18 Jul 2013

The US state vs whistleblowers – why Snowden is not alone

The former American intelligence operative Edward Snowden is still trapped in transit. A previous NSA whistleblower tells Channel 4 News about the “ruthless” government campaign against him.

Holed up in Moscow airport, his home of three weeks from Tuesday, Edward Snowden is still considering his options. After meeting with human rights activists on Friday there was strong speculation that the NSA whistleblower would seek temporary asylum in Russia, writes Rebecca Tyers.

While US officials expressed outrage that Russia would grant Snowden a “propaganda platform”, the rest of the world wondered why an American citizen, even in exile, would be denied the freedom of speech.

“None of this has surprised me. Why? Because I saw what he saw. The difference is it’s 12 years later,” says fellow NSA whistleblower Thomas Drake.

Thomas Drake is a former NSA senior executive who began working for the government intelligence organisation on 11 September 2001. After noticing wrongdoing within the NSA, he went through all the correct legal proceedings to report what he had seen, including contacting the NSA inspector general, Department of Defence inspector general and the House and Senate congressional intelligence committees.

I’ve had to spend five years of my life under the gun. Thomas Drake, former NSA executive

When this failed, in February 2006 Drake made contact with a journalist from the Baltimore Sun. As a fellow whistleblower, he knows exactly what Edward Snowden is going through.

“It’s similar in that once again the Department of Justice is using the espionage act in an extraordinarily heavy-handed way, essentially treating Edward Snowden as a spy. That’s exactly the way they treated me. The only difference is that in order to retain his freedom, he escaped the United States”.

Thomas Drake did not leave. He was instead charged with a 10-felony-count indictment, five counts under the espionage act, and faced upwards of 35 years in prison.

Under a weight of evidence in Drake’s favour, the government dropped all charges in July 2011 before the case even went to court and he ended serving only a year’s probation for “exceeding authorised use of a computer”. The damage, however, had been done.

“I’ve had to spend five years of my life under the gun,” he said. “It was a devastatingly high price I paid. Severe debt, taking out a second mortgage on my home, going through most of my retirement, extraordinary personal costs I don’t share in public.

Creating a new life

“I’ve had to create a whole new life. Fortunately I’ve had a strong support network but it’s nothing like where I was. All of that is gone.”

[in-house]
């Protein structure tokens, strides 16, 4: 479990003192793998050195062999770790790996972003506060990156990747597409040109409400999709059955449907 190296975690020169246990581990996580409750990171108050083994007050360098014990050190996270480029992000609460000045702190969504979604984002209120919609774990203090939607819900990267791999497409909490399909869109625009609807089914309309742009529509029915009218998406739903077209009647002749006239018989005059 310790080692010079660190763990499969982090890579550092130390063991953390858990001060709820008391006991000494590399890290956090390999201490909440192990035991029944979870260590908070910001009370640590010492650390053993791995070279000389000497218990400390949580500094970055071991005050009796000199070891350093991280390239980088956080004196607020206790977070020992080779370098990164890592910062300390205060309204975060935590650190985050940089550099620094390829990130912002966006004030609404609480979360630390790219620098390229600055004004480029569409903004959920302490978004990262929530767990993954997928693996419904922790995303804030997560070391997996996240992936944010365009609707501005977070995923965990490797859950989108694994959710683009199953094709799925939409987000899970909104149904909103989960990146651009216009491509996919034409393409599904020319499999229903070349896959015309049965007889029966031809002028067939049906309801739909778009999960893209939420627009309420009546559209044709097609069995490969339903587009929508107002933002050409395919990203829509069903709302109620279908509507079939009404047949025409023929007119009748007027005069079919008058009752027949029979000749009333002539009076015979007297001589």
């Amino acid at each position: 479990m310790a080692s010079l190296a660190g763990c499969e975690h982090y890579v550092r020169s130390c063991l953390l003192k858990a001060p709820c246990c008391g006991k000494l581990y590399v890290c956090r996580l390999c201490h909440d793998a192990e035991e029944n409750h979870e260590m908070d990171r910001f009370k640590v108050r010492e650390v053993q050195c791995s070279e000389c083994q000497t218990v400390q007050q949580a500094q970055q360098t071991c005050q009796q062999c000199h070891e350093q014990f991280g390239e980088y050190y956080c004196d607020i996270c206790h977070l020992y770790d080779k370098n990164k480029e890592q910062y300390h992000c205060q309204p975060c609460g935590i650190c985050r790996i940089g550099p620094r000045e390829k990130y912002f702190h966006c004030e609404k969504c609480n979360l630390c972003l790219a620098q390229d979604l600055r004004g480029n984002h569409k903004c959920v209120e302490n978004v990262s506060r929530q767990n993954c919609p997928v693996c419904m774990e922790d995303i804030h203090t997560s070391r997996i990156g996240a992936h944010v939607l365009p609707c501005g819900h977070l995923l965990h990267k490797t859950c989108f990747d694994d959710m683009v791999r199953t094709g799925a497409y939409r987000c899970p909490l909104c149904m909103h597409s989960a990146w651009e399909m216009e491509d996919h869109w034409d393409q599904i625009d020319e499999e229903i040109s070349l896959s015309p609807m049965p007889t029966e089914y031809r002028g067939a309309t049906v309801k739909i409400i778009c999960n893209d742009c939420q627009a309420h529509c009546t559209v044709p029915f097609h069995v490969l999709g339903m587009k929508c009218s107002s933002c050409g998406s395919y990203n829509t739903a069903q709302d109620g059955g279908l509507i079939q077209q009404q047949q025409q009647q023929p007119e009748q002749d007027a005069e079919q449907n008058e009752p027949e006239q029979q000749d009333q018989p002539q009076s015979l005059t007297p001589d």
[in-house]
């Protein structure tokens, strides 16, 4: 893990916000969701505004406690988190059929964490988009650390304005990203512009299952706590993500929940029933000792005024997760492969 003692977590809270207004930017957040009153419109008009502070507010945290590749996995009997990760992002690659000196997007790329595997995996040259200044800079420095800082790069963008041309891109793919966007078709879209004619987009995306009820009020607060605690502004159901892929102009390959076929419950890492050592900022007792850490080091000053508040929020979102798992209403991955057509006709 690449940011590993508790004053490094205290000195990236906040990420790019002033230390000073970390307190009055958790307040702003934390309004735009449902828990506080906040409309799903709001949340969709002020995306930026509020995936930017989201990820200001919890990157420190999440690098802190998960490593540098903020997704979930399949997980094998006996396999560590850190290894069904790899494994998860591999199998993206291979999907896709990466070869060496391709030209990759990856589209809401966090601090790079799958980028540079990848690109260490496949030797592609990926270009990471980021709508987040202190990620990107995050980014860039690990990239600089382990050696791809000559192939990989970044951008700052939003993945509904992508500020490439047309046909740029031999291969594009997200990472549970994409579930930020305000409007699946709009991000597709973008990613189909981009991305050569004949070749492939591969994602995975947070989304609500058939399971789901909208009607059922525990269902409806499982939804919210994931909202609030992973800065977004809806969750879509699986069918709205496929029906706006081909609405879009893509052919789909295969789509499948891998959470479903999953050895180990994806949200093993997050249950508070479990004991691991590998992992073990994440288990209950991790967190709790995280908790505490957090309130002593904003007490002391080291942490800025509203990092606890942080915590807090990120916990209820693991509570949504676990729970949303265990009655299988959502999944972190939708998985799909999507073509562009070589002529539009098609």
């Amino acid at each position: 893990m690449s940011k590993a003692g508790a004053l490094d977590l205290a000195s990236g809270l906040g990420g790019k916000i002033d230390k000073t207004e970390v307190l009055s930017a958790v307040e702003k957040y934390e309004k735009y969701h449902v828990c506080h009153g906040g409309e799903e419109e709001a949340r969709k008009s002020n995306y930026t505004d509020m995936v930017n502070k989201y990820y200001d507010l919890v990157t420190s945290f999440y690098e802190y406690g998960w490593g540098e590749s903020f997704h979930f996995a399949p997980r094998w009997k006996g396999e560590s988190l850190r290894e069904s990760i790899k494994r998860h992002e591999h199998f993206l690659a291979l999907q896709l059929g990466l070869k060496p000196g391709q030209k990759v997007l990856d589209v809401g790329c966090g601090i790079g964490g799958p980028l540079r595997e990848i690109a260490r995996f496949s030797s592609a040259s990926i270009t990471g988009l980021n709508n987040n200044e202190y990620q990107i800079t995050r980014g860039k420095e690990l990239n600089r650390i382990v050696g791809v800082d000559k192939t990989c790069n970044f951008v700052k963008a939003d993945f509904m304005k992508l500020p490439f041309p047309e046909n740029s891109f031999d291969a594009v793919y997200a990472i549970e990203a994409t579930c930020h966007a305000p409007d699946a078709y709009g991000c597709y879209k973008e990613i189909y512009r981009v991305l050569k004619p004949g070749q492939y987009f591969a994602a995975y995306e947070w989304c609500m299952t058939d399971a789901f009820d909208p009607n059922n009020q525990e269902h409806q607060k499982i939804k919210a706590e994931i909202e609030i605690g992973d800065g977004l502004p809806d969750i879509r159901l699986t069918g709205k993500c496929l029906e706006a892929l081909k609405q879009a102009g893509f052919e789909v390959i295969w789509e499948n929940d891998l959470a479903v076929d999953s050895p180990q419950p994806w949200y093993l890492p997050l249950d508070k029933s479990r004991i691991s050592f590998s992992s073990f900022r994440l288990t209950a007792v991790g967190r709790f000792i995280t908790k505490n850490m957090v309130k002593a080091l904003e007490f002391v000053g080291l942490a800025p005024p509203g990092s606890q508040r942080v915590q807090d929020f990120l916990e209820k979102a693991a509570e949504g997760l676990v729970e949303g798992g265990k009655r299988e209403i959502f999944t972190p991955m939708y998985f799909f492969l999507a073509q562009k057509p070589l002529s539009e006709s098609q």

Someone who knows the difficulties of protecting whistleblowers is Kathleen McClellan from the National Security Human Rights Council of the Government Accountability Programme. It aims to empower occupational free speech and has worked extensively with Thomas Drake and other whistleblowers.

“There is a long tradition in the United States of protecting liberty at all cost,” says Kathleen “That said, whistleblowers should not have to sacrifice their conscience for their career. Government servants should be able to feel like they are serving the American public. That’s why a lot of people go to work for the government.

“So the fact that you should have to choose your freedom over your conscience is very antithetical to government service in this country. I think most whistleblowers don’t feel like they had a choice. They saw something and then they had to speak up because their oath was to protect the constitution.”

Another NSA whistleblower, Bill Binney, agrees. “The public is becoming more and more concerned about the issue of surveillance… It’s not constitutionally acceptable. I’m hoping that this concern will be taken in some form of action.”

Liberty, at any cost?

Bill Binney was held at gunpoint by the FBI and forced into retirement by the NSA yet has never been charged with any misdemeanors by the government despite three separate investigations.

It should be a comfort to Edward Snowden that neither Bill nor Thomas regret their decision to blow the whistle and both have spoken out to defend him.

But while Snowden spends another day in his unofficial aviation prison Thomas Drake acknowledges the similarities in their situations and how it could all have been different.

“I am the only one in this unprecedented, extraordinary ruthless campaign against truth tellers and whistleblowers by the Obama administration… who was able to keep my freedom, keep my liberty, keep my rights.”

Rebecca Tyers works at the Washington bureau of Channel 4 News